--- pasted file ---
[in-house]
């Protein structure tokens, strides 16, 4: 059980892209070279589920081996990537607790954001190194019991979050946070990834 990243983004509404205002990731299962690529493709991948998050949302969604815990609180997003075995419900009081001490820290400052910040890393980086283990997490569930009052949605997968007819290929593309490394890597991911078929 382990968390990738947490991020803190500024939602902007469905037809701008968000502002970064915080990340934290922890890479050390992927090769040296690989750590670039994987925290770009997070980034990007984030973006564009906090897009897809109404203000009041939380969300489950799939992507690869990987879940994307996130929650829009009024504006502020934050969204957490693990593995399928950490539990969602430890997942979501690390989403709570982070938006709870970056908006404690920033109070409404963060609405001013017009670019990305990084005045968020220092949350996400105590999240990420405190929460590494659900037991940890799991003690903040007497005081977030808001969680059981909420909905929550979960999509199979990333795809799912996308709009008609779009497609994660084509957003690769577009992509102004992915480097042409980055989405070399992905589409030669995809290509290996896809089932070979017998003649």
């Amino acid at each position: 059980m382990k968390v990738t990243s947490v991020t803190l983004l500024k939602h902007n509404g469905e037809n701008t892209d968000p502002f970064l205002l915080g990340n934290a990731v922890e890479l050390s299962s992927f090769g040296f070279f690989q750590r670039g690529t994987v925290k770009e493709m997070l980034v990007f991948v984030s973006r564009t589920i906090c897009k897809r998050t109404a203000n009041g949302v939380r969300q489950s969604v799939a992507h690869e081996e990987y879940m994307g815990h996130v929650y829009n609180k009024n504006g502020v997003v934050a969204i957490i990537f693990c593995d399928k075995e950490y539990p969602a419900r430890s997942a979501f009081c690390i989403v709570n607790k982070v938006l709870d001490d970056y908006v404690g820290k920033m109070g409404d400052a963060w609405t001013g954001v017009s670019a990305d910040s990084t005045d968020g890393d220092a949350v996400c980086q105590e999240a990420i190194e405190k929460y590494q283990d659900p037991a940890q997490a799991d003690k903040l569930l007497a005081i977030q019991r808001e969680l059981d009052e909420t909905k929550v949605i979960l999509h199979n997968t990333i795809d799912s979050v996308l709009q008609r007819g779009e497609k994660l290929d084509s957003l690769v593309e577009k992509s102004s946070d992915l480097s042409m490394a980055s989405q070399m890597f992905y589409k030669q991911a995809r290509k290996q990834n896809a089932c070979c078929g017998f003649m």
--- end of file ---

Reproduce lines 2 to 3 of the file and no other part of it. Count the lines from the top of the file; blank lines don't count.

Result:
């Protein structure tokens, strides 16, 4: 059980892209070279589920081996990537607790954001190194019991979050946070990834 990243983004509404205002990731299962690529493709991948998050949302969604815990609180997003075995419900009081001490820290400052910040890393980086283990997490569930009052949605997968007819290929593309490394890597991911078929 382990968390990738947490991020803190500024939602902007469905037809701008968000502002970064915080990340934290922890890479050390992927090769040296690989750590670039994987925290770009997070980034990007984030973006564009906090897009897809109404203000009041939380969300489950799939992507690869990987879940994307996130929650829009009024504006502020934050969204957490693990593995399928950490539990969602430890997942979501690390989403709570982070938006709870970056908006404690920033109070409404963060609405001013017009670019990305990084005045968020220092949350996400105590999240990420405190929460590494659900037991940890799991003690903040007497005081977030808001969680059981909420909905929550979960999509199979990333795809799912996308709009008609779009497609994660084509957003690769577009992509102004992915480097042409980055989405070399992905589409030669995809290509290996896809089932070979017998003649």
């Amino acid at each position: 059980m382990k968390v990738t990243s947490v991020t803190l983004l500024k939602h902007n509404g469905e037809n701008t892209d968000p502002f970064l205002l915080g990340n934290a990731v922890e890479l050390s299962s992927f090769g040296f070279f690989q750590r670039g690529t994987v925290k770009e493709m997070l980034v990007f991948v984030s973006r564009t589920i906090c897009k897809r998050t109404a203000n009041g949302v939380r969300q489950s969604v799939a992507h690869e081996e990987y879940m994307g815990h996130v929650y829009n609180k009024n504006g502020v997003v934050a969204i957490i990537f693990c593995d399928k075995e950490y539990p969602a419900r430890s997942a979501f009081c690390i989403v709570n607790k982070v938006l709870d001490d970056y908006v404690g820290k920033m109070g409404d400052a963060w609405t001013g954001v017009s670019a990305d910040s990084t005045d968020g890393d220092a949350v996400c980086q105590e999240a990420i190194e405190k929460y590494q283990d659900p037991a940890q997490a799991d003690k903040l569930l007497a005081i977030q019991r808001e969680l059981d009052e909420t909905k929550v949605i979960l999509h199979n997968t990333i795809d799912s979050v996308l709009q008609r007819g779009e497609k994660l290929d084509s957003l690769v593309e577009k992509s102004s946070d992915l480097s042409m490394a980055s989405q070399m890597f992905y589409k030669q991911a995809r290509k290996q990834n896809a089932c070979c078929g017998f003649m």